The Australian did not look comfortable at all as he was beaten by teammate Esteban Ocon in both the sessions. The car did fell a bit better in the afternoon but Ricciardo still struggled to end up at the cusp of Top 15. “I would say it was a challenging day for us,” he said. “There was just no grip in the session this morning and even as the track rubbered in slightly towards the afternoon, we weren’t as quick as we’d hoped.

“I was not able to feel the grip on such a good circuit, which is a bit frustrating. We found something towards the end of FP2, so we did end on a positive note.” Behind the leading and mid-pack, the Alfa Romeo Racing F1 drivers Kimi Raikkonen and Antonio Giovinazzi felt a bit better in the circumstances, especially by FP2, where they thought they could sense the track improving. Still they couldn’t penetrate the Top 15 in the standings.

Both Raikkonen and Giovinazzi had their moments, similar to Haas’ Romain Grosjean. The Frenchman noted that he was about five seconds off from Kevin Magnussen on the medium tyres and so he is not sure if he will use that compound again in the weekend. He feels the chance of rain can either play for good or ruin the F1 weekend further, mixing with oil. The Dane stated that they had to be very precise as slight movement was leading into a disaster moment and with no support series, it was only making things much worse.

For the Williams pair, where George Russell is to start from the back anyhow with the engine penalty, it was a tough outing along with Nicholas Latifi, as both had multiple spins across the two F1 practice sessions. The Brit sees long run pace to be good for the team, though. Because the re-surfacing only completed a week ago for this weekend’s grand prix, without any event since then, it was brand new for the F1 cars. This also caught out tyre suppliers Pirelli in their compound selection.

Mario Isola admitted that they would have probably selected one compound softer had they have known that this would happen. “We have a level of grip that is lower than expected,” he said. “When we selected the tyres, we didn’t know about this idea of the circuit resurface, all the track, so the characteristics of the new tarmac are different from the old one. That means that we decided for the three hardest compounds we have in our range.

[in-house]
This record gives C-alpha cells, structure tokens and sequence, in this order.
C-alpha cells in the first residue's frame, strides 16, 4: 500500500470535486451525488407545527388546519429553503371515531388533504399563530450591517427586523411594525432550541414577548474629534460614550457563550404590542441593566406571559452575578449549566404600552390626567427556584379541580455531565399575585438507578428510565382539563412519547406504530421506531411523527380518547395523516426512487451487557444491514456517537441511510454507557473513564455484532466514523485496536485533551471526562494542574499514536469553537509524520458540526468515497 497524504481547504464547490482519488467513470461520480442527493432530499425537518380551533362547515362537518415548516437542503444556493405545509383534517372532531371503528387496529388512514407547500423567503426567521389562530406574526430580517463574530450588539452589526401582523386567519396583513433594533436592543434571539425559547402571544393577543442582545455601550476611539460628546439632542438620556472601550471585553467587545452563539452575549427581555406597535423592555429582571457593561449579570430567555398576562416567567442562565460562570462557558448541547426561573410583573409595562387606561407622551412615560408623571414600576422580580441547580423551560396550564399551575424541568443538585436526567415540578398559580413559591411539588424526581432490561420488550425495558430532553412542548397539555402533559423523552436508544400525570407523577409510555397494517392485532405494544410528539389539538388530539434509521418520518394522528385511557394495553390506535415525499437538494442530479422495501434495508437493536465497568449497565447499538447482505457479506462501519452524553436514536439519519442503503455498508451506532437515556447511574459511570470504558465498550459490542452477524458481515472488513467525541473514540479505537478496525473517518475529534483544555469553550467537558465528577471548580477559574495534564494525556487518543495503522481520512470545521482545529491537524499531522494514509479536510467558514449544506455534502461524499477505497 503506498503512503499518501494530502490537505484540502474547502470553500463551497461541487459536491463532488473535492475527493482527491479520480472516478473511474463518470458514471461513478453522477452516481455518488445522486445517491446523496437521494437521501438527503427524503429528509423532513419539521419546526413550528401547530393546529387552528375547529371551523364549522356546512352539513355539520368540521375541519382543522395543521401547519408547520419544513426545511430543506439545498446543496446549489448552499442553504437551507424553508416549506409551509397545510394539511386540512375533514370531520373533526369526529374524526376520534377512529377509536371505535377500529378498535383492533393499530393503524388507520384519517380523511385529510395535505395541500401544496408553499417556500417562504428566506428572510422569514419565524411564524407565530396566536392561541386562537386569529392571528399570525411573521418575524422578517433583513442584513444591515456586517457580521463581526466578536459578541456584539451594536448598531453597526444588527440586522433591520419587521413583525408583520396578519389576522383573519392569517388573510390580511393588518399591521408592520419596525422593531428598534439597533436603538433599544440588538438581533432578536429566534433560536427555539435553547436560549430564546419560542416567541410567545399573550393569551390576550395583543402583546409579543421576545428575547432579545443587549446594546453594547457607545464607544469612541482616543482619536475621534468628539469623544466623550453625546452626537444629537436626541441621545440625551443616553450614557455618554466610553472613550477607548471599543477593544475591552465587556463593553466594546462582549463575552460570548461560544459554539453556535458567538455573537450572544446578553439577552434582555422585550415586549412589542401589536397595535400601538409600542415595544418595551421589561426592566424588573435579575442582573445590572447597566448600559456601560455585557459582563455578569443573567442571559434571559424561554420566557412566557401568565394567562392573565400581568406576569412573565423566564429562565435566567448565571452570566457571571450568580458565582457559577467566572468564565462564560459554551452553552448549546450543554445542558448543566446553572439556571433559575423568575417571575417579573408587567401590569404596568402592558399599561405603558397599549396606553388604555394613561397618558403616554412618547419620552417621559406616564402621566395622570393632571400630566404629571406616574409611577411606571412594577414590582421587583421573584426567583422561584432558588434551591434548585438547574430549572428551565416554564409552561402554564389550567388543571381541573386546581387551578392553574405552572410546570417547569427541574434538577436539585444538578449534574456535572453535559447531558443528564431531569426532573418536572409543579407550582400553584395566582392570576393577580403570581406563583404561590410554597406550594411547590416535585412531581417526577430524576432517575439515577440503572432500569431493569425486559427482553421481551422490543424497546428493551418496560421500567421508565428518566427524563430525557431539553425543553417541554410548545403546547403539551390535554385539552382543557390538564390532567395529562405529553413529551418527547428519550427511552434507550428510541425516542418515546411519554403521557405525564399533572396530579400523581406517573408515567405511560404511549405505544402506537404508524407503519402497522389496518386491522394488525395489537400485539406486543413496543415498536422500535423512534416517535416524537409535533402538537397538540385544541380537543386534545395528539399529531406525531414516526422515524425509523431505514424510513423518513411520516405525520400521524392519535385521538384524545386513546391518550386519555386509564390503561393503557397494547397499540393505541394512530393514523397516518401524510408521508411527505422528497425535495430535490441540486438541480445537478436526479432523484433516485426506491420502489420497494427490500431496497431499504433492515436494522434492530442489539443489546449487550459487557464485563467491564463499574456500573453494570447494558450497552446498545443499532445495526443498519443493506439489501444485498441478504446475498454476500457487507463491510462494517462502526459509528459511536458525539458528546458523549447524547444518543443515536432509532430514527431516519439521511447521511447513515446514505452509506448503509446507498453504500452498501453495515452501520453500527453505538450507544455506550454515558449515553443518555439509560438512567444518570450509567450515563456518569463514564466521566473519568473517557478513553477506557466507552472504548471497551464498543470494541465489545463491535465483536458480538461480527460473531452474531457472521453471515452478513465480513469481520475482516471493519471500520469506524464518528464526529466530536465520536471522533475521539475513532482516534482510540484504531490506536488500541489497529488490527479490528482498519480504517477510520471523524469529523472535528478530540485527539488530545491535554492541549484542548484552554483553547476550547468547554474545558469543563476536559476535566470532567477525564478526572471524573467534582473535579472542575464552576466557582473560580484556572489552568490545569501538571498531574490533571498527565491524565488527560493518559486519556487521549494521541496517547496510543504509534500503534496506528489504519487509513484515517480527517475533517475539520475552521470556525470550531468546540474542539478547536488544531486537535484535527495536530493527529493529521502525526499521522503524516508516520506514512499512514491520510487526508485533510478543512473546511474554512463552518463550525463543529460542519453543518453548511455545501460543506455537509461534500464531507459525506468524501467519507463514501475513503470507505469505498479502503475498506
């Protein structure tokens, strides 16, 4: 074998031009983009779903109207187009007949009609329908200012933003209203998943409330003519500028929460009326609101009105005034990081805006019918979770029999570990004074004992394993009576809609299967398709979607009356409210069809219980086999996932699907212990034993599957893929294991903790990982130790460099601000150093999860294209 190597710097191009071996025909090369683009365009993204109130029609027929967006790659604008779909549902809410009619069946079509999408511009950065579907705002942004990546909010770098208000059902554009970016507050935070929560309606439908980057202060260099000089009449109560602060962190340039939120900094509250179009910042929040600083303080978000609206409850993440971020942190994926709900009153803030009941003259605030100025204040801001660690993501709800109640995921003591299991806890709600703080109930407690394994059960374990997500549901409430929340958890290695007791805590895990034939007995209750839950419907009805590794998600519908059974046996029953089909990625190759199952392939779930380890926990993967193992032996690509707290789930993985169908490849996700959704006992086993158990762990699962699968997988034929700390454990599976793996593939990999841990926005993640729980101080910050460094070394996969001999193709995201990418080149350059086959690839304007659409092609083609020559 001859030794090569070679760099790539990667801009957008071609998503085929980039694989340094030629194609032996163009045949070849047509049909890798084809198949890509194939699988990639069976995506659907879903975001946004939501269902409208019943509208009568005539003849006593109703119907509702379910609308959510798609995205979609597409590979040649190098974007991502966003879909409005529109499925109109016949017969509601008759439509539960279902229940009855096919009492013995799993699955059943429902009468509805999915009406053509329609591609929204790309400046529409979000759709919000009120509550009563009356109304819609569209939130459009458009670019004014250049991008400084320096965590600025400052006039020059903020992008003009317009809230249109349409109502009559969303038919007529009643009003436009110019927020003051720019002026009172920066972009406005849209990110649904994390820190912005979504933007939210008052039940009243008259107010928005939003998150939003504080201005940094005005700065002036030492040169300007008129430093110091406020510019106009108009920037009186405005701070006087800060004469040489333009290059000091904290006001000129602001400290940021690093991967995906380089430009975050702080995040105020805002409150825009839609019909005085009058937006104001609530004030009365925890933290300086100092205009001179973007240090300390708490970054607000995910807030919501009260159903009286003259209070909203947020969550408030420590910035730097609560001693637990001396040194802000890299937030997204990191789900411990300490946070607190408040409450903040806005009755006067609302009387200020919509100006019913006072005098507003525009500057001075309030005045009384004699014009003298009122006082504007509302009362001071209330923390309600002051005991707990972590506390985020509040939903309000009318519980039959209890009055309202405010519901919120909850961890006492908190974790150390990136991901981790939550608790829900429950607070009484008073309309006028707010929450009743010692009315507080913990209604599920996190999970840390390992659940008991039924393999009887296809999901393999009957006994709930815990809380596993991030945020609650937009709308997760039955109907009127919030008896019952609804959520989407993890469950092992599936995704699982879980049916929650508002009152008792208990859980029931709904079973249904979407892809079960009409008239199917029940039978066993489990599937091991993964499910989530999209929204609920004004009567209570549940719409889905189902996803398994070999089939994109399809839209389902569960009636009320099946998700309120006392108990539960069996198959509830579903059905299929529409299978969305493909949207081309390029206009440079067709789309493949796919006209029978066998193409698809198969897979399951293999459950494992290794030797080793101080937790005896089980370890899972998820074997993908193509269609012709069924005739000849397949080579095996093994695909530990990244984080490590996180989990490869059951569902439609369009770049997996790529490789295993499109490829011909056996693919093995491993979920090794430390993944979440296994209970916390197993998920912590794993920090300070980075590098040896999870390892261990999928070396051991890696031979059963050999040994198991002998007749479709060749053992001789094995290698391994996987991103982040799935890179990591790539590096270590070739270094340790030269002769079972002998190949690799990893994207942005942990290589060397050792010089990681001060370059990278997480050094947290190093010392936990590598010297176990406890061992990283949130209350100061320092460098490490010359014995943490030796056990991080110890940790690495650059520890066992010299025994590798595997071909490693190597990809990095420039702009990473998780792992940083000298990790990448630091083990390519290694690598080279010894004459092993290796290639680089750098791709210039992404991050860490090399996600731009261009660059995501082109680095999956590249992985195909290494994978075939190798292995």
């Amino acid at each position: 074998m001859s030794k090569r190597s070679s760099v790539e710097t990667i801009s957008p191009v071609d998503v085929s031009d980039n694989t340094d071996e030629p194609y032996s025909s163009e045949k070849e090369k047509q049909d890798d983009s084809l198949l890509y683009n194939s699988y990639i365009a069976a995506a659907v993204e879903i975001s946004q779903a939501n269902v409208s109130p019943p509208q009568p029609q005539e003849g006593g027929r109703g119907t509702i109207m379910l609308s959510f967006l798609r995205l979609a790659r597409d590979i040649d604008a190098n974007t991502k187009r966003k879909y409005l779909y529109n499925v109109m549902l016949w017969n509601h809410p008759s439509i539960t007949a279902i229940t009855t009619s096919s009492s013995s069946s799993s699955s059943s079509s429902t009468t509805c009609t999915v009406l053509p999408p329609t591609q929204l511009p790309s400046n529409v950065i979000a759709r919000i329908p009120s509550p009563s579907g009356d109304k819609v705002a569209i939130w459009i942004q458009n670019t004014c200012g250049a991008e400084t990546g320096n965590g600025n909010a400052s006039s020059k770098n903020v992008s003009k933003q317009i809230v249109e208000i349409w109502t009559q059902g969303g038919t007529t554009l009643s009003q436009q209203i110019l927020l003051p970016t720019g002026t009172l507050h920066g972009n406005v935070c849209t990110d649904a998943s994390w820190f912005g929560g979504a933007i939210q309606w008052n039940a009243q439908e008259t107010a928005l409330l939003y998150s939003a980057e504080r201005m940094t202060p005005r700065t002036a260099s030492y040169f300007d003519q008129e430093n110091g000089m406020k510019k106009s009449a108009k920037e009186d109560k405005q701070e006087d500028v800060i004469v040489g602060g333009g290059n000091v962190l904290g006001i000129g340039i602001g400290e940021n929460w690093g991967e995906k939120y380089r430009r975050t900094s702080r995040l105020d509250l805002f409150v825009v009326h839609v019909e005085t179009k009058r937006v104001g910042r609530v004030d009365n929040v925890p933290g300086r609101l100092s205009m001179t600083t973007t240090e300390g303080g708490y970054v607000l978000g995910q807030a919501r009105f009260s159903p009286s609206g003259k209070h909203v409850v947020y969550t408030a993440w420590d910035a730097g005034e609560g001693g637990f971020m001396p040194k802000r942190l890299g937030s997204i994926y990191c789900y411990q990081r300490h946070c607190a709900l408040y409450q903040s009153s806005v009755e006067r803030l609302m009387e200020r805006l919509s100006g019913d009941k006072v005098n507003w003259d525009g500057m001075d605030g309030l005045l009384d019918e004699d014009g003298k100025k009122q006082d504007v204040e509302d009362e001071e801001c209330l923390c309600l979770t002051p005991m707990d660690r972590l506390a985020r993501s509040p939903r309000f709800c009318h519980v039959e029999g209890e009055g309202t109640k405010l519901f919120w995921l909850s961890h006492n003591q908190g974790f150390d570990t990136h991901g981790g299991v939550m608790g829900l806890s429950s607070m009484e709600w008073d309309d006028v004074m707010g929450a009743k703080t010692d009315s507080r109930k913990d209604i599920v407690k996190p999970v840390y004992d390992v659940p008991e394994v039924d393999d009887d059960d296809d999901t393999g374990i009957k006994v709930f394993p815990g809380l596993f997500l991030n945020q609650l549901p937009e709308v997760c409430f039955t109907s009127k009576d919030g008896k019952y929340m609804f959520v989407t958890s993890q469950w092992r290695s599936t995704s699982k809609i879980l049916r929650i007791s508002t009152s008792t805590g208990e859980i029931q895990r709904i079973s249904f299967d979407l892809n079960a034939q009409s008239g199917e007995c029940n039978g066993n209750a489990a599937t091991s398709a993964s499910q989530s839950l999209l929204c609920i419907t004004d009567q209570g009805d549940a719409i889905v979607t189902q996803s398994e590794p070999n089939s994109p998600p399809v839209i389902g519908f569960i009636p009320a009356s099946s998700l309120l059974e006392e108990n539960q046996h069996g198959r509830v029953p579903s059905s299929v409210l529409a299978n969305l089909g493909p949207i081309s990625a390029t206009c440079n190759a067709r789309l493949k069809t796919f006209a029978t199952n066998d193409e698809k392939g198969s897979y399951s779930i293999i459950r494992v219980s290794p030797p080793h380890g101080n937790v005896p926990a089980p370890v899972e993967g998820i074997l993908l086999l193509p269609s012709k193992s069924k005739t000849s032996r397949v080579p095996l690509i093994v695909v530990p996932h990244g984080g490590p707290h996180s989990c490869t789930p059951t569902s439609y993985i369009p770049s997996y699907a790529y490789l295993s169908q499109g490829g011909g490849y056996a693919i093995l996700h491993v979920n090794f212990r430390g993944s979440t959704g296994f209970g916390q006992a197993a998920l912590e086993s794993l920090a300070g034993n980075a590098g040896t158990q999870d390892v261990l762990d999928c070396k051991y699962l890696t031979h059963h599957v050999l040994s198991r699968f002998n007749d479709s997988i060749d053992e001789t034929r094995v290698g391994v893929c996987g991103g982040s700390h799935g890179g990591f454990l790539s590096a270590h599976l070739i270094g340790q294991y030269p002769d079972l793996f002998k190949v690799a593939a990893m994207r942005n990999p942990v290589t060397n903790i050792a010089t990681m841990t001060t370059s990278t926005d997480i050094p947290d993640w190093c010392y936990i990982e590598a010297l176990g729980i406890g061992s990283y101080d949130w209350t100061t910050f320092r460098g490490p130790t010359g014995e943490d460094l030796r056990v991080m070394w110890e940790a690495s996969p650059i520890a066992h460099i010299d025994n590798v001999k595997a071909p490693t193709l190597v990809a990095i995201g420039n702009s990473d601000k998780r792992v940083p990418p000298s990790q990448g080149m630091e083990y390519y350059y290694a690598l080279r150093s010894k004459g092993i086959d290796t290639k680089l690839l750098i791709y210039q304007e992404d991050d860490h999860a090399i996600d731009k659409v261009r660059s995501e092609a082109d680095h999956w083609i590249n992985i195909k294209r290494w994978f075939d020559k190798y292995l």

“It’s a bit challenging for drivers but they’re all the same F1 tyres and at the end they have to work with what they have. I believe it is quite difficult if it is going to rain because of the bitumen and the fact that you have some oil that is coming on the surface when it is raining, so we have to pay attention if, in one of the next days, if it will be wet.

“About the rest, probably the level of grip will increase. We don’t have support events here so obviously the level of rubber we are able to put down on track is less than usual and this is another element they have to consider in strategies and track evolution. Maybe [we would have brought a softer compound] – but we have data that are very, very old. Ten years ago we had a completely different situation, different tyres, different compounds and different cars, so we are looking at this F1 circuit as a new track.

“We made our simulation considering this circuit as a new track and yes, obviously we had a look at the data from 2011 but I believe they are not very relevant, so maybe yes. We know that Turn 8 is quite severe on the tyre. The rest of the circuit is not so heavy, so severe on tyres. Knowing the characteristics of the tarmac in advance, yes, maybe it was good to go one step softer.”

While there are reports of rain in the area of the circuit and the weather expected to be cloudy certainly for Saturday and Sunday, one of McLaren F1 mechanics’ showcased an interesting video of organisers using road cars to lay down more rubber.

Aside the on-track news, moving on to the COVID-19 numbers, F1 released further eight positive cases from the 2,543 tests done between November 6 and 12 – it includes Williams’ team principal Simon Roberts’ positive result too. The overall tally now sits at 71 from over 60000 tests done since the start of 2020.

Here’s the last F1 COVID-19 tally

Here’s how F1 Turkish GP FP1 panned out

Here’s how F1 Turkish GP FP2 panned out